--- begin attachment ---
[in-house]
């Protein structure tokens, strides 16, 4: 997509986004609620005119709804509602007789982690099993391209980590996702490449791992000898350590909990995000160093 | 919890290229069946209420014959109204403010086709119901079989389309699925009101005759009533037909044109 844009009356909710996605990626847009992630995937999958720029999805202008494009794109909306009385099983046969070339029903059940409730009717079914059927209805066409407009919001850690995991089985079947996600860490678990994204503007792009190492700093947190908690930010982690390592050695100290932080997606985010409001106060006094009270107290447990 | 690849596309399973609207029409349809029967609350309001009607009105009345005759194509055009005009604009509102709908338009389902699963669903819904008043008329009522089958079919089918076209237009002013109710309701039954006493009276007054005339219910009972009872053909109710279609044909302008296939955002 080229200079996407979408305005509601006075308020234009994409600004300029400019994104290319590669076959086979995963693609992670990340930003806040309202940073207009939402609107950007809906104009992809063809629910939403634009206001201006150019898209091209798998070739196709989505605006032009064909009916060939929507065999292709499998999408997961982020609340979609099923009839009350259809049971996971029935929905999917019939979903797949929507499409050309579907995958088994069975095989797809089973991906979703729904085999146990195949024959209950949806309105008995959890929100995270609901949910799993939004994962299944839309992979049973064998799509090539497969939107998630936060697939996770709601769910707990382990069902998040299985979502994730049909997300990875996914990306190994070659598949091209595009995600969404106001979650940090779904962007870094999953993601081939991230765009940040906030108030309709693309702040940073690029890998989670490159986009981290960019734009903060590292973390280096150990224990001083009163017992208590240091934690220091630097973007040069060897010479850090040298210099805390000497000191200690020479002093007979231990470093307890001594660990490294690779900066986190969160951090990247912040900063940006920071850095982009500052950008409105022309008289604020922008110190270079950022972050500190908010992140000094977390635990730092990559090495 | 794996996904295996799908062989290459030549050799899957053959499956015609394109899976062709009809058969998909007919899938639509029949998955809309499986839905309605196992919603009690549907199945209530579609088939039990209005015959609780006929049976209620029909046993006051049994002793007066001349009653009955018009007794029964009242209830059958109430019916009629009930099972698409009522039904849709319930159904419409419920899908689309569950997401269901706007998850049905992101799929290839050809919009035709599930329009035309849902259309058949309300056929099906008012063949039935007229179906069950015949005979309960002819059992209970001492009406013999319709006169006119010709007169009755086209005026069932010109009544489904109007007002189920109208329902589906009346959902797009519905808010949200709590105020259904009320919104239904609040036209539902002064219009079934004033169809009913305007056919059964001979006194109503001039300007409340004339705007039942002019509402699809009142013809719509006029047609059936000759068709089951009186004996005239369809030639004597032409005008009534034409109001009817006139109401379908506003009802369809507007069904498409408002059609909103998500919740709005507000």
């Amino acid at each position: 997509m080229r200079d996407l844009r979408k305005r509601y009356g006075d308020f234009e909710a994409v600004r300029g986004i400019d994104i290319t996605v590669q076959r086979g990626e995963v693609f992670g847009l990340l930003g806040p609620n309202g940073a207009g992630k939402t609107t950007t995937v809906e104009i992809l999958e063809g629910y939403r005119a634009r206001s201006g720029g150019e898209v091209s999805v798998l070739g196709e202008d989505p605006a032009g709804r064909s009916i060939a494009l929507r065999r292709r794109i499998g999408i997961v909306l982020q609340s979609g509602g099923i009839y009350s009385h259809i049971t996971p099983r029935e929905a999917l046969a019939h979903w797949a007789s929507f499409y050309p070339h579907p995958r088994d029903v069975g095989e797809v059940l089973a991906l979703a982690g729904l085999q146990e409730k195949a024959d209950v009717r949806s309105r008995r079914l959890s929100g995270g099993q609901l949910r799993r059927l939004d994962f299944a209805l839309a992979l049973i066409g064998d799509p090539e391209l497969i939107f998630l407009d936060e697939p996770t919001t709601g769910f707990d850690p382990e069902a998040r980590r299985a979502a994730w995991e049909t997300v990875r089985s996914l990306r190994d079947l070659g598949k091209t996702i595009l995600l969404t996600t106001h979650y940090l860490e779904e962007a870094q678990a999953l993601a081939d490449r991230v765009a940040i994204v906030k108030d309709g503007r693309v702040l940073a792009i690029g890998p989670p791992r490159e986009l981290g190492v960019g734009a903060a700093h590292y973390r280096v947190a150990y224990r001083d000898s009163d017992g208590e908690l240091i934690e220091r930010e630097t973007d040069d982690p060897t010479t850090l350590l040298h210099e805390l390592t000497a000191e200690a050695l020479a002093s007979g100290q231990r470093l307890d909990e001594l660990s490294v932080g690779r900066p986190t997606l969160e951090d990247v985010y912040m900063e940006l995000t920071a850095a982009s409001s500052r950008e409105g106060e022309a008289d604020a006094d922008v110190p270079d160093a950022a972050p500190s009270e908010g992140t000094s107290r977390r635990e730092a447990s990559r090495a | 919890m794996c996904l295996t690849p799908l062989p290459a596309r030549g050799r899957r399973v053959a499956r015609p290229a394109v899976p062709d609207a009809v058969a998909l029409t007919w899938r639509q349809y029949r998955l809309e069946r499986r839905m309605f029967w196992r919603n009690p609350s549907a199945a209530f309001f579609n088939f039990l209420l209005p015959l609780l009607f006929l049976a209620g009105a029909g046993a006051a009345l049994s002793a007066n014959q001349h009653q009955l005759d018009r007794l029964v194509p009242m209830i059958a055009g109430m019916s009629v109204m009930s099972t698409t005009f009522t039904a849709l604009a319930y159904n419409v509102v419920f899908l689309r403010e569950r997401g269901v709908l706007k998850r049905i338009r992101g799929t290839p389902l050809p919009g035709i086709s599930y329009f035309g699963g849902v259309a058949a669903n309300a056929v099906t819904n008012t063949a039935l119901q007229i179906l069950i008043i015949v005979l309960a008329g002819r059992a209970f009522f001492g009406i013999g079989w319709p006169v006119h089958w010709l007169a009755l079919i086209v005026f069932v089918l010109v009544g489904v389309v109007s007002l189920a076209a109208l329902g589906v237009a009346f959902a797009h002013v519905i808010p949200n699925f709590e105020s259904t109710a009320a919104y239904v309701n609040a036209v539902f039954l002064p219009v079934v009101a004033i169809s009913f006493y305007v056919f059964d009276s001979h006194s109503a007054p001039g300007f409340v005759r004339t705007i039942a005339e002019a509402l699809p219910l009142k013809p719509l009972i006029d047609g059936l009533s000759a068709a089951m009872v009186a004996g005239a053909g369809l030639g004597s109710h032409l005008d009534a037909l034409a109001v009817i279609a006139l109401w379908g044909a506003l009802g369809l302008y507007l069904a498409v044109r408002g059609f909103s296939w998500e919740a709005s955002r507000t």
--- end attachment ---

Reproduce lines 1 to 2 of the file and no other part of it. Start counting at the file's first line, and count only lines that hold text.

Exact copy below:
[in-house]
């Protein structure tokens, strides 16, 4: 997509986004609620005119709804509602007789982690099993391209980590996702490449791992000898350590909990995000160093 | 919890290229069946209420014959109204403010086709119901079989389309699925009101005759009533037909044109 844009009356909710996605990626847009992630995937999958720029999805202008494009794109909306009385099983046969070339029903059940409730009717079914059927209805066409407009919001850690995991089985079947996600860490678990994204503007792009190492700093947190908690930010982690390592050695100290932080997606985010409001106060006094009270107290447990 | 690849596309399973609207029409349809029967609350309001009607009105009345005759194509055009005009604009509102709908338009389902699963669903819904008043008329009522089958079919089918076209237009002013109710309701039954006493009276007054005339219910009972009872053909109710279609044909302008296939955002 080229200079996407979408305005509601006075308020234009994409600004300029400019994104290319590669076959086979995963693609992670990340930003806040309202940073207009939402609107950007809906104009992809063809629910939403634009206001201006150019898209091209798998070739196709989505605006032009064909009916060939929507065999292709499998999408997961982020609340979609099923009839009350259809049971996971029935929905999917019939979903797949929507499409050309579907995958088994069975095989797809089973991906979703729904085999146990195949024959209950949806309105008995959890929100995270609901949910799993939004994962299944839309992979049973064998799509090539497969939107998630936060697939996770709601769910707990382990069902998040299985979502994730049909997300990875996914990306190994070659598949091209595009995600969404106001979650940090779904962007870094999953993601081939991230765009940040906030108030309709693309702040940073690029890998989670490159986009981290960019734009903060590292973390280096150990224990001083009163017992208590240091934690220091630097973007040069060897010479850090040298210099805390000497000191200690020479002093007979231990470093307890001594660990490294690779900066986190969160951090990247912040900063940006920071850095982009500052950008409105022309008289604020922008110190270079950022972050500190908010992140000094977390635990730092990559090495 | 794996996904295996799908062989290459030549050799899957053959499956015609394109899976062709009809058969998909007919899938639509029949998955809309499986839905309605196992919603009690549907199945209530579609088939039990209005015959609780006929049976209620029909046993006051049994002793007066001349009653009955018009007794029964009242209830059958109430019916009629009930099972698409009522039904849709319930159904419409419920899908689309569950997401269901706007998850049905992101799929290839050809919009035709599930329009035309849902259309058949309300056929099906008012063949039935007229179906069950015949005979309960002819059992209970001492009406013999319709006169006119010709007169009755086209005026069932010109009544489904109007007002189920109208329902589906009346959902797009519905808010949200709590105020259904009320919104239904609040036209539902002064219009079934004033169809009913305007056919059964001979006194109503001039300007409340004339705007039942002019509402699809009142013809719509006029047609059936000759068709089951009186004996005239369809030639004597032409005008009534034409109001009817006139109401379908506003009802369809507007069904498409408002059609909103998500919740709005507000």